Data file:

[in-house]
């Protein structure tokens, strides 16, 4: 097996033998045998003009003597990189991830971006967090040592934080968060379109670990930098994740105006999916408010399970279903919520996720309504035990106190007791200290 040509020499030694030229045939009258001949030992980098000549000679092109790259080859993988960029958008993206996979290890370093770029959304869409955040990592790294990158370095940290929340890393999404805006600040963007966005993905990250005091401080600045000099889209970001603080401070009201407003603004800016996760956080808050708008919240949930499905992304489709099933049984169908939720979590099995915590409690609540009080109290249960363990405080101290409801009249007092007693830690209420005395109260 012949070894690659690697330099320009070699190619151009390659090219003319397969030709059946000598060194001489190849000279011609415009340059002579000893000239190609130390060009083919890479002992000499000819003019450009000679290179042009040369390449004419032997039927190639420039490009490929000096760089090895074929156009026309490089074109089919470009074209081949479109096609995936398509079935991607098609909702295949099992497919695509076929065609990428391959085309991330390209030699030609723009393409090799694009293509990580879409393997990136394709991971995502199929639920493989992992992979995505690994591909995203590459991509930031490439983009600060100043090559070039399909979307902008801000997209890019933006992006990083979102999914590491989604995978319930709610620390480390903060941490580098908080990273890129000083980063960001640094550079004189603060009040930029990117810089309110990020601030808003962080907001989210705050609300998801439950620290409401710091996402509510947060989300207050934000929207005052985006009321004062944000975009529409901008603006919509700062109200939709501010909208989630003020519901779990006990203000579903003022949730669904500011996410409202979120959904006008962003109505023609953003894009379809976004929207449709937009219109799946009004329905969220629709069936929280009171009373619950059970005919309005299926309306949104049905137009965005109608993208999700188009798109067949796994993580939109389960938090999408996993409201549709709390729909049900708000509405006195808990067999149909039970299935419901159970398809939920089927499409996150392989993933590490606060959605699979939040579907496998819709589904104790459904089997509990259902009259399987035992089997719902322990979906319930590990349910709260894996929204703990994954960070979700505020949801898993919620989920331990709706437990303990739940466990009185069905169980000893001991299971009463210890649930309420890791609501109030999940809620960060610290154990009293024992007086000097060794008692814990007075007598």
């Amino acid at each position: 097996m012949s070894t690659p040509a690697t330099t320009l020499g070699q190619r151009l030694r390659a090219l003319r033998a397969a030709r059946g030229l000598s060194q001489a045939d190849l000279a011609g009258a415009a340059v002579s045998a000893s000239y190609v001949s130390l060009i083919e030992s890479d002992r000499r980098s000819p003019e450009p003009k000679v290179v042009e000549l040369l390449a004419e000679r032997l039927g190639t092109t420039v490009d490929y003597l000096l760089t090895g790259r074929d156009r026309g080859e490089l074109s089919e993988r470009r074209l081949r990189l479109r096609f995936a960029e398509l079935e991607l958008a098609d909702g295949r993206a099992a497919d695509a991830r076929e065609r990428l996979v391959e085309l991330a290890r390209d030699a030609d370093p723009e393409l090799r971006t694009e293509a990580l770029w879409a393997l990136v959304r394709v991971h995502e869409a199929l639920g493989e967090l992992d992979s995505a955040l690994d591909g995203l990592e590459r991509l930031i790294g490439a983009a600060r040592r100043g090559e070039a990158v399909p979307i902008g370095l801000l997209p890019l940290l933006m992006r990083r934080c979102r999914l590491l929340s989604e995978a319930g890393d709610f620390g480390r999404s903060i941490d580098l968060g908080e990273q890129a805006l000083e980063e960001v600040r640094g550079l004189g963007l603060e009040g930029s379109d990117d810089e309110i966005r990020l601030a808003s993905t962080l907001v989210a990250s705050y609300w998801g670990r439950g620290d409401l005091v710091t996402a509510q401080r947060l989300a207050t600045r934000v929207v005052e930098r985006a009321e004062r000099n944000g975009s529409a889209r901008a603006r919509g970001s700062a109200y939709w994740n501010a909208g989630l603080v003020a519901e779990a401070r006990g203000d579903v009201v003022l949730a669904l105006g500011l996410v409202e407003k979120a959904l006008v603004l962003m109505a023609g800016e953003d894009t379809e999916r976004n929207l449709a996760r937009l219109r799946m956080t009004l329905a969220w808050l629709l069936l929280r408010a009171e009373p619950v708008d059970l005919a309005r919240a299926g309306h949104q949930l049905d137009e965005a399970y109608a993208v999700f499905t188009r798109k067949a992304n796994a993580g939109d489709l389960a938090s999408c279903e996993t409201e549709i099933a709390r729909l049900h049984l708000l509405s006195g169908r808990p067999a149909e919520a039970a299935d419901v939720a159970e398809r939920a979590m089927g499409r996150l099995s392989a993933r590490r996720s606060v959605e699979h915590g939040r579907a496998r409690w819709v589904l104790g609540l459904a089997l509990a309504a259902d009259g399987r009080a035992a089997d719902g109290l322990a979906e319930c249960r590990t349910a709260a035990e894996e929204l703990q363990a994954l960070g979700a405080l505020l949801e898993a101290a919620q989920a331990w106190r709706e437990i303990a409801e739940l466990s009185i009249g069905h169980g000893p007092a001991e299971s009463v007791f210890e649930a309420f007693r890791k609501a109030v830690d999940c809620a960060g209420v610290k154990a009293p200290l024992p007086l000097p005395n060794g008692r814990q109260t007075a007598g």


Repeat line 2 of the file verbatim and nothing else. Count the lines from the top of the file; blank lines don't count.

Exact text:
């Protein structure tokens, strides 16, 4: 097996033998045998003009003597990189991830971006967090040592934080968060379109670990930098994740105006999916408010399970279903919520996720309504035990106190007791200290 040509020499030694030229045939009258001949030992980098000549000679092109790259080859993988960029958008993206996979290890370093770029959304869409955040990592790294990158370095940290929340890393999404805006600040963007966005993905990250005091401080600045000099889209970001603080401070009201407003603004800016996760956080808050708008919240949930499905992304489709099933049984169908939720979590099995915590409690609540009080109290249960363990405080101290409801009249007092007693830690209420005395109260 012949070894690659690697330099320009070699190619151009390659090219003319397969030709059946000598060194001489190849000279011609415009340059002579000893000239190609130390060009083919890479002992000499000819003019450009000679290179042009040369390449004419032997039927190639420039490009490929000096760089090895074929156009026309490089074109089919470009074209081949479109096609995936398509079935991607098609909702295949099992497919695509076929065609990428391959085309991330390209030699030609723009393409090799694009293509990580879409393997990136394709991971995502199929639920493989992992992979995505690994591909995203590459991509930031490439983009600060100043090559070039399909979307902008801000997209890019933006992006990083979102999914590491989604995978319930709610620390480390903060941490580098908080990273890129000083980063960001640094550079004189603060009040930029990117810089309110990020601030808003962080907001989210705050609300998801439950620290409401710091996402509510947060989300207050934000929207005052985006009321004062944000975009529409901008603006919509700062109200939709501010909208989630003020519901779990006990203000579903003022949730669904500011996410409202979120959904006008962003109505023609953003894009379809976004929207449709937009219109799946009004329905969220629709069936929280009171009373619950059970005919309005299926309306949104049905137009965005109608993208999700188009798109067949796994993580939109389960938090999408996993409201549709709390729909049900708000509405006195808990067999149909039970299935419901159970398809939920089927499409996150392989993933590490606060959605699979939040579907496998819709589904104790459904089997509990259902009259399987035992089997719902322990979906319930590990349910709260894996929204703990994954960070979700505020949801898993919620989920331990709706437990303990739940466990009185069905169980000893001991299971009463210890649930309420890791609501109030999940809620960060610290154990009293024992007086000097060794008692814990007075007598």